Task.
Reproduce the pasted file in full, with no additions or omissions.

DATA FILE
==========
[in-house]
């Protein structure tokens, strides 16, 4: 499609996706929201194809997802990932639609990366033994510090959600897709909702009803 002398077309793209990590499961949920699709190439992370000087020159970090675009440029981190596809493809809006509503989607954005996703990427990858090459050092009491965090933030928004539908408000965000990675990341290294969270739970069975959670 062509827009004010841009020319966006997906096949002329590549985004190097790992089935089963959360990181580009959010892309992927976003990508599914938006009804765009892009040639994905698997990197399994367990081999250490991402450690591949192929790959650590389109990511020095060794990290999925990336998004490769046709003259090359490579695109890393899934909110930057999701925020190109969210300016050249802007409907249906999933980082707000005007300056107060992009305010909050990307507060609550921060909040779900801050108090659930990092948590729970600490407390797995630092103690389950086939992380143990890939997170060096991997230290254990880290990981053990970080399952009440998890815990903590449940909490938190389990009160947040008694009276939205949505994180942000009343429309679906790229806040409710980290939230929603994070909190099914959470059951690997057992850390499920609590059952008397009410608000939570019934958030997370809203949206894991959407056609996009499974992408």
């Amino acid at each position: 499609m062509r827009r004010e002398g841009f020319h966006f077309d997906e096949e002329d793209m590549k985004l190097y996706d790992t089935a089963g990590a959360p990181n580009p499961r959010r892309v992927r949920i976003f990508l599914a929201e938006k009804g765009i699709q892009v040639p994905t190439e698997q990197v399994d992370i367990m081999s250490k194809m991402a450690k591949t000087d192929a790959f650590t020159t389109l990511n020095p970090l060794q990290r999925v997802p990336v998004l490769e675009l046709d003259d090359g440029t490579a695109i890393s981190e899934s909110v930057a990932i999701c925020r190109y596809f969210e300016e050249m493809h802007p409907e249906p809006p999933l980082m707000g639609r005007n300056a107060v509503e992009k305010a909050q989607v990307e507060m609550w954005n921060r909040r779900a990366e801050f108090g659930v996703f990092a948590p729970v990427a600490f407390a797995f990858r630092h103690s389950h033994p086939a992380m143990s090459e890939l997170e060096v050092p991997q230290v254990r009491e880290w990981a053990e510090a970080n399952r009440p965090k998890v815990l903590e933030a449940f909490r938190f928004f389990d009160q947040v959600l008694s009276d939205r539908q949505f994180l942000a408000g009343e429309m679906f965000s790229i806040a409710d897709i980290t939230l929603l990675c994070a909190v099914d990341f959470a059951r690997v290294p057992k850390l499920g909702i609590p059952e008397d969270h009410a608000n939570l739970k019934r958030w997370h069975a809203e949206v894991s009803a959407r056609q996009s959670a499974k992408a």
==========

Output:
[in-house]
């Protein structure tokens, strides 16, 4: 499609996706929201194809997802990932639609990366033994510090959600897709909702009803 002398077309793209990590499961949920699709190439992370000087020159970090675009440029981190596809493809809006509503989607954005996703990427990858090459050092009491965090933030928004539908408000965000990675990341290294969270739970069975959670 062509827009004010841009020319966006997906096949002329590549985004190097790992089935089963959360990181580009959010892309992927976003990508599914938006009804765009892009040639994905698997990197399994367990081999250490991402450690591949192929790959650590389109990511020095060794990290999925990336998004490769046709003259090359490579695109890393899934909110930057999701925020190109969210300016050249802007409907249906999933980082707000005007300056107060992009305010909050990307507060609550921060909040779900801050108090659930990092948590729970600490407390797995630092103690389950086939992380143990890939997170060096991997230290254990880290990981053990970080399952009440998890815990903590449940909490938190389990009160947040008694009276939205949505994180942000009343429309679906790229806040409710980290939230929603994070909190099914959470059951690997057992850390499920609590059952008397009410608000939570019934958030997370809203949206894991959407056609996009499974992408």
């Amino acid at each position: 499609m062509r827009r004010e002398g841009f020319h966006f077309d997906e096949e002329d793209m590549k985004l190097y996706d790992t089935a089963g990590a959360p990181n580009p499961r959010r892309v992927r949920i976003f990508l599914a929201e938006k009804g765009i699709q892009v040639p994905t190439e698997q990197v399994d992370i367990m081999s250490k194809m991402a450690k591949t000087d192929a790959f650590t020159t389109l990511n020095p970090l060794q990290r999925v997802p990336v998004l490769e675009l046709d003259d090359g440029t490579a695109i890393s981190e899934s909110v930057a990932i999701c925020r190109y596809f969210e300016e050249m493809h802007p409907e249906p809006p999933l980082m707000g639609r005007n300056a107060v509503e992009k305010a909050q989607v990307e507060m609550w954005n921060r909040r779900a990366e801050f108090g659930v996703f990092a948590p729970v990427a600490f407390a797995f990858r630092h103690s389950h033994p086939a992380m143990s090459e890939l997170e060096v050092p991997q230290v254990r009491e880290w990981a053990e510090a970080n399952r009440p965090k998890v815990l903590e933030a449940f909490r938190f928004f389990d009160q947040v959600l008694s009276d939205r539908q949505f994180l942000a408000g009343e429309m679906f965000s790229i806040a409710d897709i980290t939230l929603l990675c994070a909190v099914d990341f959470a059951r690997v290294p057992k850390l499920g909702i609590p059952e008397d969270h009410a608000n939570l739970k019934r958030w997370h069975a809203e949206v894991s009803a959407r056609q996009s959670a499974k992408a």